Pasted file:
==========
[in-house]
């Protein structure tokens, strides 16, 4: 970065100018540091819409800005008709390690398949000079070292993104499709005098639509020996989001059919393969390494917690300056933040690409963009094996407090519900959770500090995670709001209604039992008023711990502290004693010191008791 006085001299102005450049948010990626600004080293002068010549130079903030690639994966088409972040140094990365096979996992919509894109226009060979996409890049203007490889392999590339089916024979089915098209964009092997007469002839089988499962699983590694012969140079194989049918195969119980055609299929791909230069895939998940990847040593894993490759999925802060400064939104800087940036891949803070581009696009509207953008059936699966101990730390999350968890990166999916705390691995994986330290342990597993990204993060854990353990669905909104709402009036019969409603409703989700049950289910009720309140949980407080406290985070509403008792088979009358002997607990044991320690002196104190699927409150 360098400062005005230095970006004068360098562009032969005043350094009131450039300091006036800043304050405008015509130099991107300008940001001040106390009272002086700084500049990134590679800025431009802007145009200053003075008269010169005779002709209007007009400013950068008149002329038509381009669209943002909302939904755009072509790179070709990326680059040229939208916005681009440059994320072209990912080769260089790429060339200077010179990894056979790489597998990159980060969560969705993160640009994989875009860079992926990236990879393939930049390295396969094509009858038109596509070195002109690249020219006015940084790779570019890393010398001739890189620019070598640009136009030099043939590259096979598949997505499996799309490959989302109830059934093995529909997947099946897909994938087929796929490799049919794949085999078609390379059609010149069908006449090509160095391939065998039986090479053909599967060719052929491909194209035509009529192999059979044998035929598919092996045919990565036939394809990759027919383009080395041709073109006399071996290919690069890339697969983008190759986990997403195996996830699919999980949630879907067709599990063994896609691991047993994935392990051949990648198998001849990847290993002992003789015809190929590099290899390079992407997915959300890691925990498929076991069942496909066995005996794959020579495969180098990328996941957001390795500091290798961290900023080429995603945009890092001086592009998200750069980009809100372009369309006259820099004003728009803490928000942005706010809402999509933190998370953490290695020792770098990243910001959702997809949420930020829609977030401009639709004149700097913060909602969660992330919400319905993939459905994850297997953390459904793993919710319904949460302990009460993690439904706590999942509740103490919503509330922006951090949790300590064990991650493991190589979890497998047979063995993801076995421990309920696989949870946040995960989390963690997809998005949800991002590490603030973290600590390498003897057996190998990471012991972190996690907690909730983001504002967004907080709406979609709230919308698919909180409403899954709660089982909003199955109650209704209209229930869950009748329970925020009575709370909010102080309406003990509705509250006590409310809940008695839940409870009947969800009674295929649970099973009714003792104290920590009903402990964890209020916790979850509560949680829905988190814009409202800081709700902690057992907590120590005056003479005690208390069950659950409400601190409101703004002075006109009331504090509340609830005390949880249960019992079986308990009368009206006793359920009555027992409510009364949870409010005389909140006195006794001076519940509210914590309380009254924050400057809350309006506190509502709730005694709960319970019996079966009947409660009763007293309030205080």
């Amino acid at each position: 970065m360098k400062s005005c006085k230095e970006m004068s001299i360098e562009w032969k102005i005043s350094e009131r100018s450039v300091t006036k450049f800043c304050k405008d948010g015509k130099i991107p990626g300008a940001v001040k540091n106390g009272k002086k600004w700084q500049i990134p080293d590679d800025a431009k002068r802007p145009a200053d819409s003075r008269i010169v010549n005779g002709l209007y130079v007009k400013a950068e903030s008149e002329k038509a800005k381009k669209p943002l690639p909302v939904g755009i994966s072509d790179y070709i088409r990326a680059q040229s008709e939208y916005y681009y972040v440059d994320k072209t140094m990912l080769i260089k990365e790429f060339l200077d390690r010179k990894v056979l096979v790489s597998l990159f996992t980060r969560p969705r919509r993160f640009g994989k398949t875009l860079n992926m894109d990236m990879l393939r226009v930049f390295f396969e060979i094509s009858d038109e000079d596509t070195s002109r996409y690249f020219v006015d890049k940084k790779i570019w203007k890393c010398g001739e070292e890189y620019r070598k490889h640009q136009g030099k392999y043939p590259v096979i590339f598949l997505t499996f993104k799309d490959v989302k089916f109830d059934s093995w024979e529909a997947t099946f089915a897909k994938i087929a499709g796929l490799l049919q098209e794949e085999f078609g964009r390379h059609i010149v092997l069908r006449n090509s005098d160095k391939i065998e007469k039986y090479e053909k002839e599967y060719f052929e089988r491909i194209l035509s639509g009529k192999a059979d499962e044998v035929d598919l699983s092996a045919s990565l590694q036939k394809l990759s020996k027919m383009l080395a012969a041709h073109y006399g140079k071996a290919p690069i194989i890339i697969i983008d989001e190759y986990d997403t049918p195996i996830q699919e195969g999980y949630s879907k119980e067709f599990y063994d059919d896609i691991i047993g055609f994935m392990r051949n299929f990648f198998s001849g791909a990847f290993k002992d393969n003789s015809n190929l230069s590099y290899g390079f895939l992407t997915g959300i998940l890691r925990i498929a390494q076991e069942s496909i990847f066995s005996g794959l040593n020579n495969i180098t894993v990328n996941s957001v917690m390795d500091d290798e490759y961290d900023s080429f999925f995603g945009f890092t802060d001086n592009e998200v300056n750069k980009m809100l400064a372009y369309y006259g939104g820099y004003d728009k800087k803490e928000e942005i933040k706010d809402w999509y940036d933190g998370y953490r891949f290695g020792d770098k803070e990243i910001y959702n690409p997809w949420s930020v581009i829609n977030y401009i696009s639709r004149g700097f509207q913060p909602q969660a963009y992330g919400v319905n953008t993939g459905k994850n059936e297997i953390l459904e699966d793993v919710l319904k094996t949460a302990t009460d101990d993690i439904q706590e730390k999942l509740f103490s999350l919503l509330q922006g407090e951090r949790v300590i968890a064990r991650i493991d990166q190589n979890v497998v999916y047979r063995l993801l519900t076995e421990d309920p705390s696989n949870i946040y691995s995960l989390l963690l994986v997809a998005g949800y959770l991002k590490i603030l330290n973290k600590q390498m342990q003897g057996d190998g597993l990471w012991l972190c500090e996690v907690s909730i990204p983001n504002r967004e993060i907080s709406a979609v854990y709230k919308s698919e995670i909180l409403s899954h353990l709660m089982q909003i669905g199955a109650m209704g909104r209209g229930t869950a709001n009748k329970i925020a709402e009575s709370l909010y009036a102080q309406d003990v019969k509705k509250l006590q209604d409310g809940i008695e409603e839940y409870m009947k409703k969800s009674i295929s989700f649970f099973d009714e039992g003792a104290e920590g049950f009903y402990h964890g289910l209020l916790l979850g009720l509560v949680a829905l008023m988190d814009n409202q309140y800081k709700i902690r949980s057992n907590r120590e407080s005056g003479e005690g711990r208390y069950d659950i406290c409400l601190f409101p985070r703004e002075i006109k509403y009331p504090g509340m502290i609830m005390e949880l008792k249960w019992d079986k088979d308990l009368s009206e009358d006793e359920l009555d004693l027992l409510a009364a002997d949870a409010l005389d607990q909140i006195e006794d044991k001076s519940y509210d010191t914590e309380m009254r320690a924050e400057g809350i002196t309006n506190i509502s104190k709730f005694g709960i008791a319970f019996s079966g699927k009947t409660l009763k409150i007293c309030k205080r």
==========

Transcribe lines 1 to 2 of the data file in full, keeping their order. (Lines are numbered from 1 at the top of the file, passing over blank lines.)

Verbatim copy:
[in-house]
């Protein structure tokens, strides 16, 4: 970065100018540091819409800005008709390690398949000079070292993104499709005098639509020996989001059919393969390494917690300056933040690409963009094996407090519900959770500090995670709001209604039992008023711990502290004693010191008791 006085001299102005450049948010990626600004080293002068010549130079903030690639994966088409972040140094990365096979996992919509894109226009060979996409890049203007490889392999590339089916024979089915098209964009092997007469002839089988499962699983590694012969140079194989049918195969119980055609299929791909230069895939998940990847040593894993490759999925802060400064939104800087940036891949803070581009696009509207953008059936699966101990730390999350968890990166999916705390691995994986330290342990597993990204993060854990353990669905909104709402009036019969409603409703989700049950289910009720309140949980407080406290985070509403008792088979009358002997607990044991320690002196104190699927409150 360098400062005005230095970006004068360098562009032969005043350094009131450039300091006036800043304050405008015509130099991107300008940001001040106390009272002086700084500049990134590679800025431009802007145009200053003075008269010169005779002709209007007009400013950068008149002329038509381009669209943002909302939904755009072509790179070709990326680059040229939208916005681009440059994320072209990912080769260089790429060339200077010179990894056979790489597998990159980060969560969705993160640009994989875009860079992926990236990879393939930049390295396969094509009858038109596509070195002109690249020219006015940084790779570019890393010398001739890189620019070598640009136009030099043939590259096979598949997505499996799309490959989302109830059934093995529909997947099946897909994938087929796929490799049919794949085999078609390379059609010149069908006449090509160095391939065998039986090479053909599967060719052929491909194209035509009529192999059979044998035929598919092996045919990565036939394809990759027919383009080395041709073109006399071996290919690069890339697969983008190759986990997403195996996830699919999980949630879907067709599990063994896609691991047993994935392990051949990648198998001849990847290993002992003789015809190929590099290899390079992407997915959300890691925990498929076991069942496909066995005996794959020579495969180098990328996941957001390795500091290798961290900023080429995603945009890092001086592009998200750069980009809100372009369309006259820099004003728009803490928000942005706010809402999509933190998370953490290695020792770098990243910001959702997809949420930020829609977030401009639709004149700097913060909602969660992330919400319905993939459905994850297997953390459904793993919710319904949460302990009460993690439904706590999942509740103490919503509330922006951090949790300590064990991650493991190589979890497998047979063995993801076995421990309920696989949870946040995960989390963690997809998005949800991002590490603030973290600590390498003897057996190998990471012991972190996690907690909730983001504002967004907080709406979609709230919308698919909180409403899954709660089982909003199955109650209704209209229930869950009748329970925020009575709370909010102080309406003990509705509250006590409310809940008695839940409870009947969800009674295929649970099973009714003792104290920590009903402990964890209020916790979850509560949680829905988190814009409202800081709700902690057992907590120590005056003479005690208390069950659950409400601190409101703004002075006109009331504090509340609830005390949880249960019992079986308990009368009206006793359920009555027992409510009364949870409010005389909140006195006794001076519940509210914590309380009254924050400057809350309006506190509502709730005694709960319970019996079966009947409660009763007293309030205080």